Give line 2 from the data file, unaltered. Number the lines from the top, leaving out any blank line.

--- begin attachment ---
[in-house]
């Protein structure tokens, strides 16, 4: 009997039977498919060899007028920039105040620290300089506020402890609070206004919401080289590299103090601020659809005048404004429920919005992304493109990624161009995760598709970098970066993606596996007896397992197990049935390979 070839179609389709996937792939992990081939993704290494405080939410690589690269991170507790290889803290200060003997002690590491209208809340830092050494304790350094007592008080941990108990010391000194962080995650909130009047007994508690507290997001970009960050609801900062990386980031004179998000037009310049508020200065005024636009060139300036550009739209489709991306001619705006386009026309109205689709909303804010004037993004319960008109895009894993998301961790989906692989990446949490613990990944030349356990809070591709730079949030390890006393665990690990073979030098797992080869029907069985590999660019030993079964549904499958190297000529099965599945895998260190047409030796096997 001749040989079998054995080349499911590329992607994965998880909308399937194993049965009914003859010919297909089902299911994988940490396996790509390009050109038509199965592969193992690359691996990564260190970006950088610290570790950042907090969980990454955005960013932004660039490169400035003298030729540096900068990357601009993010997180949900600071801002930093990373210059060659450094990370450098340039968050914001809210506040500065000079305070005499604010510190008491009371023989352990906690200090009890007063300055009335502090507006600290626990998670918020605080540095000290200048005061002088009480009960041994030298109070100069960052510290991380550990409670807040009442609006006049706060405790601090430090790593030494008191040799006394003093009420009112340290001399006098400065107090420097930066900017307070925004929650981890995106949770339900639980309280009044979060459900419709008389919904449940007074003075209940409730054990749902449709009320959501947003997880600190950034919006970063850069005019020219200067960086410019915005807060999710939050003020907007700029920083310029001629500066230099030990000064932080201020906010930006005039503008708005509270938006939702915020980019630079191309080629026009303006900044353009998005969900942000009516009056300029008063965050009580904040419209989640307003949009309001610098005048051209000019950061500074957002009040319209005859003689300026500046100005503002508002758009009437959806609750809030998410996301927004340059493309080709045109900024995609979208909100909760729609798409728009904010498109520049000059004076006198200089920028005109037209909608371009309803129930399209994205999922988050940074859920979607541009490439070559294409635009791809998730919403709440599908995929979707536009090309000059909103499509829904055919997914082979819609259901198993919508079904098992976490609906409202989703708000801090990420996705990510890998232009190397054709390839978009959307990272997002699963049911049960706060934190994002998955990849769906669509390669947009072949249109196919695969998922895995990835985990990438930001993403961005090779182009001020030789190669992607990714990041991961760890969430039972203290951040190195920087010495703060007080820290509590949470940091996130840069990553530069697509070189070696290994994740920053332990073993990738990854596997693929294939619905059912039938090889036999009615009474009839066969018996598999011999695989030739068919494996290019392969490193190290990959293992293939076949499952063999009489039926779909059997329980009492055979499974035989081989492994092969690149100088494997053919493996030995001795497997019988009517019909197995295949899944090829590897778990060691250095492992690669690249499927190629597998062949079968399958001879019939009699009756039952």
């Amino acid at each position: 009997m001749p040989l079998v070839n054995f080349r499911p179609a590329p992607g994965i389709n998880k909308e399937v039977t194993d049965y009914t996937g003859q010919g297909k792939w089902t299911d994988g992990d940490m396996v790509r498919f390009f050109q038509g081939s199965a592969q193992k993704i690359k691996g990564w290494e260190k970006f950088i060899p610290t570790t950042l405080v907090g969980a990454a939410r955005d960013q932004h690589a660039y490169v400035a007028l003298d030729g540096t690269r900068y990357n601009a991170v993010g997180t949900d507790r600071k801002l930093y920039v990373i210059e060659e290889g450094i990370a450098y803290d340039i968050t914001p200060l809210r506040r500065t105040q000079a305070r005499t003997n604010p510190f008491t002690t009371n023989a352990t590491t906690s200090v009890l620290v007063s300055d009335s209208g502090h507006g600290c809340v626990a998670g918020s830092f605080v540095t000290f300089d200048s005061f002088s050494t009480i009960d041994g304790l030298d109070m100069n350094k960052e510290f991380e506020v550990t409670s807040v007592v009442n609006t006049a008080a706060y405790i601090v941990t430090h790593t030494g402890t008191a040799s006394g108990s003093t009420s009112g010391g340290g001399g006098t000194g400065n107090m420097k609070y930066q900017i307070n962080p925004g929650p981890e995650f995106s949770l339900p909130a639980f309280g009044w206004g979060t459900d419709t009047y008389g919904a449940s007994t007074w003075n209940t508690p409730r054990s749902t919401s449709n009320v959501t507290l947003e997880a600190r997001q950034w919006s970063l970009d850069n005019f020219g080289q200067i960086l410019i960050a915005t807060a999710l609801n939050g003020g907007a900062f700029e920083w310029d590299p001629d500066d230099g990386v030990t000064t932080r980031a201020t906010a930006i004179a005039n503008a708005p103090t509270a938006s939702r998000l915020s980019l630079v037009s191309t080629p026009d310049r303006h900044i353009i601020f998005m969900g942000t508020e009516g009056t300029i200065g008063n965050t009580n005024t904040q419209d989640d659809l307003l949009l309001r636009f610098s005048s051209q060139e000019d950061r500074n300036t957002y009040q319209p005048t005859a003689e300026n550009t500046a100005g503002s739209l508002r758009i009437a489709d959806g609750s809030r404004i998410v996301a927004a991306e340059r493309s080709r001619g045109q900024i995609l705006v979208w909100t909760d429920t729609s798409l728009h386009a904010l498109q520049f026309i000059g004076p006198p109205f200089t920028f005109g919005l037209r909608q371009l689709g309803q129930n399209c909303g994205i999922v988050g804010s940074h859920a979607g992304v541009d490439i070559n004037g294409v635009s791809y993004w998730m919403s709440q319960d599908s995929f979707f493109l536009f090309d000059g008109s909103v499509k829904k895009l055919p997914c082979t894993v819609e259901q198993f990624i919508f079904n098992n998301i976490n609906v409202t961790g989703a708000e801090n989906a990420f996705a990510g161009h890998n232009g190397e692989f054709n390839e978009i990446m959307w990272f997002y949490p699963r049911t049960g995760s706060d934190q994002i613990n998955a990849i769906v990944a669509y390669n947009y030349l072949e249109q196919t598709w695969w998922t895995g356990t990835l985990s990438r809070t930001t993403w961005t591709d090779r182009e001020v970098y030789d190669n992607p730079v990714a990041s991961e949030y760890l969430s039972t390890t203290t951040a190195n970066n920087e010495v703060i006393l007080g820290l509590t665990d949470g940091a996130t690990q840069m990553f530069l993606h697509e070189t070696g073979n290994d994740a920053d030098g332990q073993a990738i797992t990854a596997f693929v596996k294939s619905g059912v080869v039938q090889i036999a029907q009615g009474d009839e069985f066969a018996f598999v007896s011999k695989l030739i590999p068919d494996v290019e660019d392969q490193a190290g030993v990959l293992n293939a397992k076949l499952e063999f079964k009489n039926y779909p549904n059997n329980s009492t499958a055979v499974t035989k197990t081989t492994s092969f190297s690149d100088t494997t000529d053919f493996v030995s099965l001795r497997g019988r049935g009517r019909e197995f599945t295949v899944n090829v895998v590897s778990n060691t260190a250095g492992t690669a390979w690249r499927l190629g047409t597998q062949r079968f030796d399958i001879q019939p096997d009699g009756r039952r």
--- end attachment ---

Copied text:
């Protein structure tokens, strides 16, 4: 009997039977498919060899007028920039105040620290300089506020402890609070206004919401080289590299103090601020659809005048404004429920919005992304493109990624161009995760598709970098970066993606596996007896397992197990049935390979 070839179609389709996937792939992990081939993704290494405080939410690589690269991170507790290889803290200060003997002690590491209208809340830092050494304790350094007592008080941990108990010391000194962080995650909130009047007994508690507290997001970009960050609801900062990386980031004179998000037009310049508020200065005024636009060139300036550009739209489709991306001619705006386009026309109205689709909303804010004037993004319960008109895009894993998301961790989906692989990446949490613990990944030349356990809070591709730079949030390890006393665990690990073979030098797992080869029907069985590999660019030993079964549904499958190297000529099965599945895998260190047409030796096997 001749040989079998054995080349499911590329992607994965998880909308399937194993049965009914003859010919297909089902299911994988940490396996790509390009050109038509199965592969193992690359691996990564260190970006950088610290570790950042907090969980990454955005960013932004660039490169400035003298030729540096900068990357601009993010997180949900600071801002930093990373210059060659450094990370450098340039968050914001809210506040500065000079305070005499604010510190008491009371023989352990906690200090009890007063300055009335502090507006600290626990998670918020605080540095000290200048005061002088009480009960041994030298109070100069960052510290991380550990409670807040009442609006006049706060405790601090430090790593030494008191040799006394003093009420009112340290001399006098400065107090420097930066900017307070925004929650981890995106949770339900639980309280009044979060459900419709008389919904449940007074003075209940409730054990749902449709009320959501947003997880600190950034919006970063850069005019020219200067960086410019915005807060999710939050003020907007700029920083310029001629500066230099030990000064932080201020906010930006005039503008708005509270938006939702915020980019630079191309080629026009303006900044353009998005969900942000009516009056300029008063965050009580904040419209989640307003949009309001610098005048051209000019950061500074957002009040319209005859003689300026500046100005503002508002758009009437959806609750809030998410996301927004340059493309080709045109900024995609979208909100909760729609798409728009904010498109520049000059004076006198200089920028005109037209909608371009309803129930399209994205999922988050940074859920979607541009490439070559294409635009791809998730919403709440599908995929979707536009090309000059909103499509829904055919997914082979819609259901198993919508079904098992976490609906409202989703708000801090990420996705990510890998232009190397054709390839978009959307990272997002699963049911049960706060934190994002998955990849769906669509390669947009072949249109196919695969998922895995990835985990990438930001993403961005090779182009001020030789190669992607990714990041991961760890969430039972203290951040190195920087010495703060007080820290509590949470940091996130840069990553530069697509070189070696290994994740920053332990073993990738990854596997693929294939619905059912039938090889036999009615009474009839066969018996598999011999695989030739068919494996290019392969490193190290990959293992293939076949499952063999009489039926779909059997329980009492055979499974035989081989492994092969690149100088494997053919493996030995001795497997019988009517019909197995295949899944090829590897778990060691250095492992690669690249499927190629597998062949079968399958001879019939009699009756039952």